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Australian Prime Minister Waits For New Darwin Port Advice

Scott Morrison is taking a cautious approach to a review of a Chinese company's lease of the Port of Darwin.

BERRIMAH, Australia — Scott Morrison insists the government will not jump to conclusions as Defense reviews a Chinese company’s 99-lease of the Port of Darwin in Northern Australia.

With relations between Canberra and Beijing in the doldrums, the government has announced it will reassess the national security implications of state-owned Landbridge’s lease.

The prime minister said he would not preempt any fresh advice on the port.

“I’m not jumping to the next step,” he said on May 4.

“This is a matter for our security and defense agencies to advise if there’s been any change in the security status of those port arrangements.”

Morrison claimed that the Port of Darwin was a name for a specific part of the area rather than the entire port.

“It is one section. It’s not where our military and defense facilities are, that’s in another area,” he said.

Labor’s foreign affairs spokeswoman Penny Wong rejects the opposition’s call for a review of the lease.

“It’s one thing to talk tough, but it’s another thing to actually make sure that your ownership arrangements reflect the national interest,” Wong said.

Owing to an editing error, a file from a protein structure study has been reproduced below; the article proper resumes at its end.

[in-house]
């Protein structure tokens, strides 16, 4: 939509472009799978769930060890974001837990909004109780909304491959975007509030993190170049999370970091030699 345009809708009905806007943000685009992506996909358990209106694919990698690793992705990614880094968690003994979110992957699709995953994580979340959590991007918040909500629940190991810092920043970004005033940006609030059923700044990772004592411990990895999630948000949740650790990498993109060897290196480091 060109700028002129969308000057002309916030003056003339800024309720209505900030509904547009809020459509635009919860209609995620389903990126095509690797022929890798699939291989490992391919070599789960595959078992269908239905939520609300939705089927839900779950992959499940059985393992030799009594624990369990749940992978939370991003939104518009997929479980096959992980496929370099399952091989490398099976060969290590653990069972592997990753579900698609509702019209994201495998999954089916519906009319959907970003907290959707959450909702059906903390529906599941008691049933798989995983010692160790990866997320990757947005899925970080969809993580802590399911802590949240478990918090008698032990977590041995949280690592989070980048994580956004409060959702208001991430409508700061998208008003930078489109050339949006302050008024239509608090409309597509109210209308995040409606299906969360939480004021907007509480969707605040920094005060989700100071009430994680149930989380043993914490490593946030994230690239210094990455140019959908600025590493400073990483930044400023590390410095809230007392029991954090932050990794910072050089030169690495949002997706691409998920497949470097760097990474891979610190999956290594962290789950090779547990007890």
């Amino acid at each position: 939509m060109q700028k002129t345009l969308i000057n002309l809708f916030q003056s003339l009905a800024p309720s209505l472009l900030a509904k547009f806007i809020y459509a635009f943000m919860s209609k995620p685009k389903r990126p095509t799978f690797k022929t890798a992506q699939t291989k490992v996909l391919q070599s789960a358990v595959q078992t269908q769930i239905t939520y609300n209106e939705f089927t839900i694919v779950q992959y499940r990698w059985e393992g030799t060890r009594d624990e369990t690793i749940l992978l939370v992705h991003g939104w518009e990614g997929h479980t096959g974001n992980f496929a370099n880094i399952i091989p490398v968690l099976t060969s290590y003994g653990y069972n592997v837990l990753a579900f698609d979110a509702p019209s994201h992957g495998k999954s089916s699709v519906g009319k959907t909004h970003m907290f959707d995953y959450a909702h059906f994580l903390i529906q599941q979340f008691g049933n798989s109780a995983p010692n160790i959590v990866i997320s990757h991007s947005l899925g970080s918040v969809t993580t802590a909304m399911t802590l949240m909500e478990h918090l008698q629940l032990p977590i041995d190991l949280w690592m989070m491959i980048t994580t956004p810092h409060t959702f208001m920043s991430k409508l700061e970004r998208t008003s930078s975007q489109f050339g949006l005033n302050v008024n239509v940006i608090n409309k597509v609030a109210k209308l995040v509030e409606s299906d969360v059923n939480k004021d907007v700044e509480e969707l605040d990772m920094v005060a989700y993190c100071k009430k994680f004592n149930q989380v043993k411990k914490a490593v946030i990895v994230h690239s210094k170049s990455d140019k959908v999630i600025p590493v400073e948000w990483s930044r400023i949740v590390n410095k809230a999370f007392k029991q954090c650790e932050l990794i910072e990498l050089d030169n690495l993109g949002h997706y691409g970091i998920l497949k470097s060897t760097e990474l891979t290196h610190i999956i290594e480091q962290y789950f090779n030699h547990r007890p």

Foreign Affairs Minister Marise Payne rebuked China for striking deals with developing nations that potentially saddle those countries with debt under its Belt and Road initiative.

“We do not try to buy influence to advantage our individual countries,” she said in a statement.

Scott Morrison insists the government will not jump to conclusions as Defense reviews a Chinese company’s 99-year lease of the Port of Darwin. (Steve Vitt/AAP Image)

“Rather, we know that a stable, secure neighborhood of sovereign states, in which we have networks of familiarity and trust, are good, safe places for our people to live and thrive.”

Senator Payne claims that Australia’s focus was on solving practical problems to create regional and global stability.

“Not because by doing so, we expect to achieve targeted ­influence in individual countries that we pick off as notches on our belts.”

Tensions remain high between Australia and China, with the troubled relationship sparking trade strikes from Beijing.

China labeled Home Affairs boss Mike Pezzullo a troublemaker after he warned ‘the drums of war are beating’ and raised the prospect of armed conflict last week.

Major-General Adam Findlay reportedly gave a confidential briefing to Australia’s special forces soldiers last year, warning of a high likelihood of conflict.

As per the officials, General Findlay identified China as the main regional threat and claimed that Beijing was already engaged in “grey zone” warfare against Australia.

“A war over Taiwan could not be discounted,” said Peter Dutton, Defence Minister, last month in a statement.

China has accused Australia of meddling in its affairs over criticism of appalling human rights abuses against Muslims in Xinjiang and reacted angrily to telecommunications giant Huawei being banned from the 5G network.

(Edited by Vaibhav Vishwanath Pawar and Pallavi Mehra. Map by Urvashi Makwana)

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